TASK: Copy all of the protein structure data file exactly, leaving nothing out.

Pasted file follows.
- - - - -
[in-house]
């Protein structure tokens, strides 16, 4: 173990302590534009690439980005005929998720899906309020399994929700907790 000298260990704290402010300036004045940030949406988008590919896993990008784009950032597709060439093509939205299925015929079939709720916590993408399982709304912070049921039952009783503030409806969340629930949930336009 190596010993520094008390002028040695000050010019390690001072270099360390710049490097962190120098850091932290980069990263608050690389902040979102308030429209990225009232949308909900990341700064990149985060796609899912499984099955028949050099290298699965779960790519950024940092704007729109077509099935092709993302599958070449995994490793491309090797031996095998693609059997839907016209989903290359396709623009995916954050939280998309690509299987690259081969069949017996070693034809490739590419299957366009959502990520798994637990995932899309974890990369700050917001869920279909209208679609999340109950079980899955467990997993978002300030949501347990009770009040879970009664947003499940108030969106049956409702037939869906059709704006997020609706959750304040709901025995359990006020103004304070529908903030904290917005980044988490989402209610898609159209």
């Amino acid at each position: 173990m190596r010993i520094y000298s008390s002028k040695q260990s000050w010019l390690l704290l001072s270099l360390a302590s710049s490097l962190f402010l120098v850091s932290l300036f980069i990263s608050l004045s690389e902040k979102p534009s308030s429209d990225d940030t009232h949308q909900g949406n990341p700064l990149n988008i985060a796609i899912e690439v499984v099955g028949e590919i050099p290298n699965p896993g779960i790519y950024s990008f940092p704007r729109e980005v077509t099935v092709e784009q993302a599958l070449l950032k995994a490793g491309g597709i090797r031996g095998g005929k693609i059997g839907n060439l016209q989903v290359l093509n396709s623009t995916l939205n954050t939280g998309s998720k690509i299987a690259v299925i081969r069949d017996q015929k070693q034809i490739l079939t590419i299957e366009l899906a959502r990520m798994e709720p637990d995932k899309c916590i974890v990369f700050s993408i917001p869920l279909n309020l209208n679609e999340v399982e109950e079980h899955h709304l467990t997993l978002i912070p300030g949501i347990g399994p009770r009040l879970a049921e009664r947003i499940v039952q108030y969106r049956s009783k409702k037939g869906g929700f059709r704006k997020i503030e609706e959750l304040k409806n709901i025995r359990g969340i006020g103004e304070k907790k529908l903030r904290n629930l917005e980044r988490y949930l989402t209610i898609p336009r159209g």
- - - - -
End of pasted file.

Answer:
[in-house]
């Protein structure tokens, strides 16, 4: 173990302590534009690439980005005929998720899906309020399994929700907790 000298260990704290402010300036004045940030949406988008590919896993990008784009950032597709060439093509939205299925015929079939709720916590993408399982709304912070049921039952009783503030409806969340629930949930336009 190596010993520094008390002028040695000050010019390690001072270099360390710049490097962190120098850091932290980069990263608050690389902040979102308030429209990225009232949308909900990341700064990149985060796609899912499984099955028949050099290298699965779960790519950024940092704007729109077509099935092709993302599958070449995994490793491309090797031996095998693609059997839907016209989903290359396709623009995916954050939280998309690509299987690259081969069949017996070693034809490739590419299957366009959502990520798994637990995932899309974890990369700050917001869920279909209208679609999340109950079980899955467990997993978002300030949501347990009770009040879970009664947003499940108030969106049956409702037939869906059709704006997020609706959750304040709901025995359990006020103004304070529908903030904290917005980044988490989402209610898609159209």
């Amino acid at each position: 173990m190596r010993i520094y000298s008390s002028k040695q260990s000050w010019l390690l704290l001072s270099l360390a302590s710049s490097l962190f402010l120098v850091s932290l300036f980069i990263s608050l004045s690389e902040k979102p534009s308030s429209d990225d940030t009232h949308q909900g949406n990341p700064l990149n988008i985060a796609i899912e690439v499984v099955g028949e590919i050099p290298n699965p896993g779960i790519y950024s990008f940092p704007r729109e980005v077509t099935v092709e784009q993302a599958l070449l950032k995994a490793g491309g597709i090797r031996g095998g005929k693609i059997g839907n060439l016209q989903v290359l093509n396709s623009t995916l939205n954050t939280g998309s998720k690509i299987a690259v299925i081969r069949d017996q015929k070693q034809i490739l079939t590419i299957e366009l899906a959502r990520m798994e709720p637990d995932k899309c916590i974890v990369f700050s993408i917001p869920l279909n309020l209208n679609e999340v399982e109950e079980h899955h709304l467990t997993l978002i912070p300030g949501i347990g399994p009770r009040l879970a049921e009664r947003i499940v039952q108030y969106r049956s009783k409702k037939g869906g929700f059709r704006k997020i503030e609706e959750l304040k409806n709901i025995r359990g969340i006020g103004e304070k907790k529908l903030r904290n629930l917005e980044r988490y949930l989402t209610i898609p336009r159209g």